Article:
Bronze or billon barbarous radiate with a Spes reverse type A fourth century bronze or billon "barbarous radiate." It is 15mm across and weighs 2.0 grammes.

It is not always easy to be sure whether coins of that period are genuine of a locally made imitation. Many such were made, and some were quite good imitations of the real thing. That Tetricus II coin above looks genuine enough. But here's one of which there can be no doubt.

The coin looks like bronze, but the patina is rather unsusual and I would not like to make any pronouncements about this material. It's not like the official coins, though. It is 15mm across and weight 2 grammes. The style of both the obverse and reverse is not at all like an official coin; and the legends are not right.

On the obvserse, we can read C PIVI ... VS. Tetricus I has legends vaguely similar to this; for example, IMP C P ESV TETRICVS AVG. The legend on this coin might have been an attempt to copy the middle part of this, or a confusion with a Tetricus II legend like the one above. The bearded features are vaguely like Tetricus I. So we can say this is a barbarous radiate (so named after the style of the crown), probably imitating a coin of Tetricus I.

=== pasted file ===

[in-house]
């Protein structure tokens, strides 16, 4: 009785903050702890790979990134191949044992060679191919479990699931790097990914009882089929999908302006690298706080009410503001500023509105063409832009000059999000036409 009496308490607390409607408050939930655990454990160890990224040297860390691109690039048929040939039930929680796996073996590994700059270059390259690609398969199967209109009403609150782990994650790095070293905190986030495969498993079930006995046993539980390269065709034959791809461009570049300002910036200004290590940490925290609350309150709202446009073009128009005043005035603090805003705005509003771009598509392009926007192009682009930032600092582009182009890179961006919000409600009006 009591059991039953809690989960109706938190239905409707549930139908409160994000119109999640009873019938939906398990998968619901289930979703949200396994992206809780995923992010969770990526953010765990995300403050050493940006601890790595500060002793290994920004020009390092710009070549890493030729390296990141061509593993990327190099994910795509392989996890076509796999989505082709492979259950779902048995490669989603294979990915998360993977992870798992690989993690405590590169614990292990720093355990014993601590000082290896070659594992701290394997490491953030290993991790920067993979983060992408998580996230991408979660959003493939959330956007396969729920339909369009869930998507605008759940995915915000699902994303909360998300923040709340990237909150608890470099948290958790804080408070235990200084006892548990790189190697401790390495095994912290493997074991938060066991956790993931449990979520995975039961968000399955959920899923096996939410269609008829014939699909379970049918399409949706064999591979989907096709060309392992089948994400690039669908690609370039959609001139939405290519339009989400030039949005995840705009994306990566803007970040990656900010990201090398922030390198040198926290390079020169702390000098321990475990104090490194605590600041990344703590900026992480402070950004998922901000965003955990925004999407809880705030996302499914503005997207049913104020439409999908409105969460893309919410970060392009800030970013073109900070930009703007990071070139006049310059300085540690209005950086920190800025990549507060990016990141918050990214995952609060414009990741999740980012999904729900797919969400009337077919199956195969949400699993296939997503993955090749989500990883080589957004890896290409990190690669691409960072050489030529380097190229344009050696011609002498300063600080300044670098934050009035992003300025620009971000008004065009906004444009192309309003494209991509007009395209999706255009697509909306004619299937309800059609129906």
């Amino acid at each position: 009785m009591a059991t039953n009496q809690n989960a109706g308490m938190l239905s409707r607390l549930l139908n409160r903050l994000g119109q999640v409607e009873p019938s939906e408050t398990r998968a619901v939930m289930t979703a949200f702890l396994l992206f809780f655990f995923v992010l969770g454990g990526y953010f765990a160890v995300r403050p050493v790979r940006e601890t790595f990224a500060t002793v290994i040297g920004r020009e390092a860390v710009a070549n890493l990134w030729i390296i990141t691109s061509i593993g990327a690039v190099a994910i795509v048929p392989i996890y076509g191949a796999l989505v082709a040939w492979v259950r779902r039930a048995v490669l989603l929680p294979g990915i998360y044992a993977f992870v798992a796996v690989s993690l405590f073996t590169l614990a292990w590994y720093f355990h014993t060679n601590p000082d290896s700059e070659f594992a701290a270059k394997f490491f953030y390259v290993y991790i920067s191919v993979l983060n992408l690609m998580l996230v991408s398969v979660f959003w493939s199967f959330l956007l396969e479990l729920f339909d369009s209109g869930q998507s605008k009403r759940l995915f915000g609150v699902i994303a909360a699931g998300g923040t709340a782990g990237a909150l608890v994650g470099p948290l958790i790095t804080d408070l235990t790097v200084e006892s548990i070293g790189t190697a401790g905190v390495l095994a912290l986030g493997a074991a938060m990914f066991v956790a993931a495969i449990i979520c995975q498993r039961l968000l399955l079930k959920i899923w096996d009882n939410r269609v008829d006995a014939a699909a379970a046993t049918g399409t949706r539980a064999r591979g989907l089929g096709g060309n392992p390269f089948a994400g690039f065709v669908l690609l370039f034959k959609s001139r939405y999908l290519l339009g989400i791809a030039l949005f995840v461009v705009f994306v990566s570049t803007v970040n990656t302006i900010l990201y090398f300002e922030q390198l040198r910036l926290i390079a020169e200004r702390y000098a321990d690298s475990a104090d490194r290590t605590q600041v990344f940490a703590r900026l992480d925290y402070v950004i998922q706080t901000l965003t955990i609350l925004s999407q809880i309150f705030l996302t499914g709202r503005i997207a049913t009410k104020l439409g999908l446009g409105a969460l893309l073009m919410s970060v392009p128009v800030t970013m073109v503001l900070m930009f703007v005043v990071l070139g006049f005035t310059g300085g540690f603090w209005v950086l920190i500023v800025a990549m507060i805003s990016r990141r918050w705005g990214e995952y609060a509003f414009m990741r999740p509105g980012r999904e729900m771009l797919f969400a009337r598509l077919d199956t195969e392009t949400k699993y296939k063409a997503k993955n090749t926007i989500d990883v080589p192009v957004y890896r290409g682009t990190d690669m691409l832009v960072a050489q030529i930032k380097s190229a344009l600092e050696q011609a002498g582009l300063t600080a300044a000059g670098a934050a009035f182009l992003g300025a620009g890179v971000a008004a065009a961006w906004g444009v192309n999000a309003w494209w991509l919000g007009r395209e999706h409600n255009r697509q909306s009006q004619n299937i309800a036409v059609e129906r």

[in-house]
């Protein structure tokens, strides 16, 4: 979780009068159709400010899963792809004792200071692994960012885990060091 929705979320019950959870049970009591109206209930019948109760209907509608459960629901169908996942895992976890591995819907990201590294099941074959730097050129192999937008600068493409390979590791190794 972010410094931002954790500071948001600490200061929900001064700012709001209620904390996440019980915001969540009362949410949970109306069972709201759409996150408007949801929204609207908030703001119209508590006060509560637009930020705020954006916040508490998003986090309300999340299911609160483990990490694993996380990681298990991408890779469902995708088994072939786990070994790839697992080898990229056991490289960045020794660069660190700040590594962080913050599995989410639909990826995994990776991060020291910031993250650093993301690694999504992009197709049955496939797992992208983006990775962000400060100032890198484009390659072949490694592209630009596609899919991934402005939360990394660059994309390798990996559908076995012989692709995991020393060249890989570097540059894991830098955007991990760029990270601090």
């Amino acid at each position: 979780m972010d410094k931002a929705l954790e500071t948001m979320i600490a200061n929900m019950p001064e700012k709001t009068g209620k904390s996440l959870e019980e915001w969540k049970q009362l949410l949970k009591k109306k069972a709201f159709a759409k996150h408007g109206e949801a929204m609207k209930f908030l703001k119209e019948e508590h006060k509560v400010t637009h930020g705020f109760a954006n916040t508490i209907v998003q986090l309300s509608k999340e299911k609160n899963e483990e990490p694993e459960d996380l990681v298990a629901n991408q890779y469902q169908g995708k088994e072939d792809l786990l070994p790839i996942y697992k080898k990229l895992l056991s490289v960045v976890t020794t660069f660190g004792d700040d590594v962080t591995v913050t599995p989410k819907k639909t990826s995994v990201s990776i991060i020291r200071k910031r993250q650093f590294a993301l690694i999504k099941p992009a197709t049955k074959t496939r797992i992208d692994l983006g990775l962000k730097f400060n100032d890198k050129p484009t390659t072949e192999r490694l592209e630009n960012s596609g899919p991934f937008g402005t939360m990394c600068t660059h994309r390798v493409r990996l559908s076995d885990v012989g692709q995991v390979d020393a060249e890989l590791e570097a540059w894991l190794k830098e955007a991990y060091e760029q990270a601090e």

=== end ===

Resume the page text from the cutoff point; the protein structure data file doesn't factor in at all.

The legend on the reverse is complete nonsense, with two Is and a backwards N, an X higher up and a star on the right. But even though not much of the image is visible, it's clear enough who it is supposed to be!

The content of this page was last updated on 14 August 2009